This created a discrete cutoff: municipalities at the 25th percentile of poverty received aid, ones that were only slightly less poor did not. Overall, municipalities that received aid were still substantially poorer than those who didn’t, but we were able to circumvent this problem by only comparing municipalities just below and just above the threshold. These municipalities should be similar in poverty levels and other factors that affect conflict, so that comparing them allowed us to isolate the causal effect of aid on conflict.















The figures above show our main results. The scatter dots to the left of the dotted line represent municipalities that were eligible to receive aid from Kalahi-CIDSS, the dots to the right represent ineligible municipalities. The first panel (pre-program) shows average casualty numbers before the program was rolled out, which were not substantially different for eligible and ineligible municipalities. However, the second panel (social preparation phase) shows that barely eligible municipalities experienced much larger numbers of casualties in the early phase of the program’s implementation (the “social preparation phase” which took place in the first 6 months after the program was launched). This is strong evidence that aid caused civil conflict in this case.

The figures below show that the increase in conflict was politically motivated and not just a result of opportunistic attempts to steal the project’s resources. The next panel (incidents involving NPA) shows that the program increased conflict with the communist New People’s Army (NPA) – the armed wing of the Communist Party of the Philippines. The last panel (incidents involving LE) shows that the program had no effect on conflict with so-called Lawless Elements (LE) – organized criminal groups without a political agenda.





So what does this mean for aid policy? Of course it does not (necessarily) mean that we should give less aid to conflict-affected areas. Many of the world’s poorest people live in conflict-affected areas and they are often in dire need of assistance. However, it means that we have to be careful when attempting to use aid to “win hearts and minds,” because this strategy can backfire. In addition, donors operating in conflict-affected areas should be aware that their projects can exacerbate existing conflicts and plan accordingly.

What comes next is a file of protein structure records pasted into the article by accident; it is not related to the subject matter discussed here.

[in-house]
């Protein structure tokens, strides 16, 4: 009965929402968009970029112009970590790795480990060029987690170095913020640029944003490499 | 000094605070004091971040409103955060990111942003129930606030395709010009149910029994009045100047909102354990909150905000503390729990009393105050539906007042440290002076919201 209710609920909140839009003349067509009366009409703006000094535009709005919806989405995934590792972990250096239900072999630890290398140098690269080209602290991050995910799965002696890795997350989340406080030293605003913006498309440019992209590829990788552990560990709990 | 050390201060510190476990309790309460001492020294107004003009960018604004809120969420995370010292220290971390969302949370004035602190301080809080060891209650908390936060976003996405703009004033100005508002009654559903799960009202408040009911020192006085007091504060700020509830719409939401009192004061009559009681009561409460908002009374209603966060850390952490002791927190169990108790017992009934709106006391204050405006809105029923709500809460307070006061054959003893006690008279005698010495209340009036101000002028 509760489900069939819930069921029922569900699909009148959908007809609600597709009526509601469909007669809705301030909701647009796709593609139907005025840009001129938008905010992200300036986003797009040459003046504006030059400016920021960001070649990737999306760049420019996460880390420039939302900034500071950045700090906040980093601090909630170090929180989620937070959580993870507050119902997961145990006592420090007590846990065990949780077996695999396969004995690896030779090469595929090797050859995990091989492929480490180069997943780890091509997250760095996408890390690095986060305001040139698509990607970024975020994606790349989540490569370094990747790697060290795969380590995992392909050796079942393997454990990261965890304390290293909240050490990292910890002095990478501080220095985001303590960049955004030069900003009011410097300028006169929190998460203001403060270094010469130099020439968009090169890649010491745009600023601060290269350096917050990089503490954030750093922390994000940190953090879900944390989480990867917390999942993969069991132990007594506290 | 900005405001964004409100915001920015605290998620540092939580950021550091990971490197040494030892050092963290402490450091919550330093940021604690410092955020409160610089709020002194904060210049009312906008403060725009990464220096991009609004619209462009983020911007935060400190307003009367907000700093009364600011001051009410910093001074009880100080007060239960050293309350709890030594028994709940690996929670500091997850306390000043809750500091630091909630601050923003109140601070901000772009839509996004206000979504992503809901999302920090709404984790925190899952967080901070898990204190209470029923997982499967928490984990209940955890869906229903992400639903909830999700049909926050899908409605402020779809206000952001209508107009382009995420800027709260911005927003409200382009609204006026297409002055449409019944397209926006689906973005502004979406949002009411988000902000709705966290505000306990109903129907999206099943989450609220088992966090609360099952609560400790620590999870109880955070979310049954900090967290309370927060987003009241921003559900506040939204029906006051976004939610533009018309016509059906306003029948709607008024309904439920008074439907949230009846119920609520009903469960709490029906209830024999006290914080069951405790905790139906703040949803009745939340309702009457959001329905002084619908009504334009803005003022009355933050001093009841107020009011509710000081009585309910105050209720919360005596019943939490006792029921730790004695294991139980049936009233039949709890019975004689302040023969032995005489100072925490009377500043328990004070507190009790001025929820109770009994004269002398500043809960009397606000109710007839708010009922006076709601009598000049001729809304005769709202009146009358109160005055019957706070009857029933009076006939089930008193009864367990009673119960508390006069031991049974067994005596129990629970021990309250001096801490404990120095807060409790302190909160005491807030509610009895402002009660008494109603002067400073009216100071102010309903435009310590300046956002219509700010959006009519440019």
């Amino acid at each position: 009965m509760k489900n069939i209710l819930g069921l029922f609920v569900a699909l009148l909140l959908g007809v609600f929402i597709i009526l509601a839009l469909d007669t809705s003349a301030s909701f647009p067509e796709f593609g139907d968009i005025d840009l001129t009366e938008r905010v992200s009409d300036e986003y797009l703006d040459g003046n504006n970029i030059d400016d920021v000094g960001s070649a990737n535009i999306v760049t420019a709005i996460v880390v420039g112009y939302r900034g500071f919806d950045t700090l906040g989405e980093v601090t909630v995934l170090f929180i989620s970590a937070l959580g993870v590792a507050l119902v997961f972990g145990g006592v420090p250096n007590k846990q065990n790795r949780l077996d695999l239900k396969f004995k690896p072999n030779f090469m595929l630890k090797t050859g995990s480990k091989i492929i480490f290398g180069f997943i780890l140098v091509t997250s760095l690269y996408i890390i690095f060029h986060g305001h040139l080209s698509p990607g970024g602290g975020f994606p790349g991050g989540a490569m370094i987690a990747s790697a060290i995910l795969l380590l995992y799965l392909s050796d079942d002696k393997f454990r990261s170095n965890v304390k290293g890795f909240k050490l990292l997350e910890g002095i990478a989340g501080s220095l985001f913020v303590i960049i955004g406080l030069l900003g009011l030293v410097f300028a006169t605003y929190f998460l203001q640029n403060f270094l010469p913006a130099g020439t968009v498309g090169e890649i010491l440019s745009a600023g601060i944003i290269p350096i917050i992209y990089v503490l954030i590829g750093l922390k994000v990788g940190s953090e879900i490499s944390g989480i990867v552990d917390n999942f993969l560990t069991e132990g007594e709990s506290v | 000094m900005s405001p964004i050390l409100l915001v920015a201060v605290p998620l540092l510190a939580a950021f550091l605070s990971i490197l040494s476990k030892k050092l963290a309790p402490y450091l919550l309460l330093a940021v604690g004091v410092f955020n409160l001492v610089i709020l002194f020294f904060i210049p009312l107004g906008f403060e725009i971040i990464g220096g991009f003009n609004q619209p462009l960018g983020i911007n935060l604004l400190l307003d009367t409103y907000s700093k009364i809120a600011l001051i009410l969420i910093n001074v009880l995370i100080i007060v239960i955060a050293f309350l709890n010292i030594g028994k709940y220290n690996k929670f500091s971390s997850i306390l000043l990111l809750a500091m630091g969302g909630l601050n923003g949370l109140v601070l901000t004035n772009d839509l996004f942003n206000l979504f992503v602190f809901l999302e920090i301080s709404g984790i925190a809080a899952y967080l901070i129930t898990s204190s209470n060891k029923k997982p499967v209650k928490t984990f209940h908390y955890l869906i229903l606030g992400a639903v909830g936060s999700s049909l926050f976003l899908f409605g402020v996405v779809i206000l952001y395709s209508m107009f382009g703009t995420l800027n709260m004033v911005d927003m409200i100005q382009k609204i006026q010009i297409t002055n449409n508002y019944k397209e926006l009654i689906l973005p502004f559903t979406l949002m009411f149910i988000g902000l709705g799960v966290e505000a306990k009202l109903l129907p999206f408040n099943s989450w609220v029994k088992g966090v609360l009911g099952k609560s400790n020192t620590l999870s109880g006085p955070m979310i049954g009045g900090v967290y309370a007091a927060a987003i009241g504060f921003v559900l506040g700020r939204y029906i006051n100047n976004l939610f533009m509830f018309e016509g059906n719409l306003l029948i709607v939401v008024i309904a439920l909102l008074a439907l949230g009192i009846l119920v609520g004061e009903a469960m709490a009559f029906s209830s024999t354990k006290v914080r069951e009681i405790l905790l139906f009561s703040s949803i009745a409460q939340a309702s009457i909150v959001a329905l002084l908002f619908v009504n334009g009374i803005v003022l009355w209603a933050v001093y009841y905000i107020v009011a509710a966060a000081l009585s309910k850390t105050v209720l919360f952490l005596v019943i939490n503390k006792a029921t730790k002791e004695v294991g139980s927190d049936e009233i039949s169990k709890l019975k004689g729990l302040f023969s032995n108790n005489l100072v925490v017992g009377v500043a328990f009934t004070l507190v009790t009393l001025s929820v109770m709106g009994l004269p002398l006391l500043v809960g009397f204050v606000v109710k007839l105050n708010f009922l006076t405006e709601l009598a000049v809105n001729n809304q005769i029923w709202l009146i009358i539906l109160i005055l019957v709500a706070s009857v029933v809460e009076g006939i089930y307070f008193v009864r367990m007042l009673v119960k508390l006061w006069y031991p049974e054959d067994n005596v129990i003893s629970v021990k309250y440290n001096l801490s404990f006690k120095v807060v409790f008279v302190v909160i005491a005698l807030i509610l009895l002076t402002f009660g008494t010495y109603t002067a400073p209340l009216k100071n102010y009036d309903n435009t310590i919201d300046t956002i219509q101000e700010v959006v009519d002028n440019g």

Unfortunately, little is known about how we can deliver aid to conflict-affected areas without exacerbating conflict, but recent evidence from Iraq suggests that smaller projects that are coordinated with security forces tend to be more successful (Berman et al.). More research on this important topic will hopefully allow donors to design aid interventions in conflict-affected areas that effectively improve livelihoods without exacerbating conflict.

Corlazzoli, V., and J. White. 2013 Measuring the Un-Measurable: Solutions to Measurement Challenges in Fragile and Conflict-affected Environments.CCVRI Working Paper
Crost B., J. Felter and P. Johnston. 2014. Aid Under Fire: Development Projects and Civil Conflict. American Economic Review 104(6): 1833-56.
World Bank. 2011. World Development Report 2011: Conflict, Security, and Development. World Bank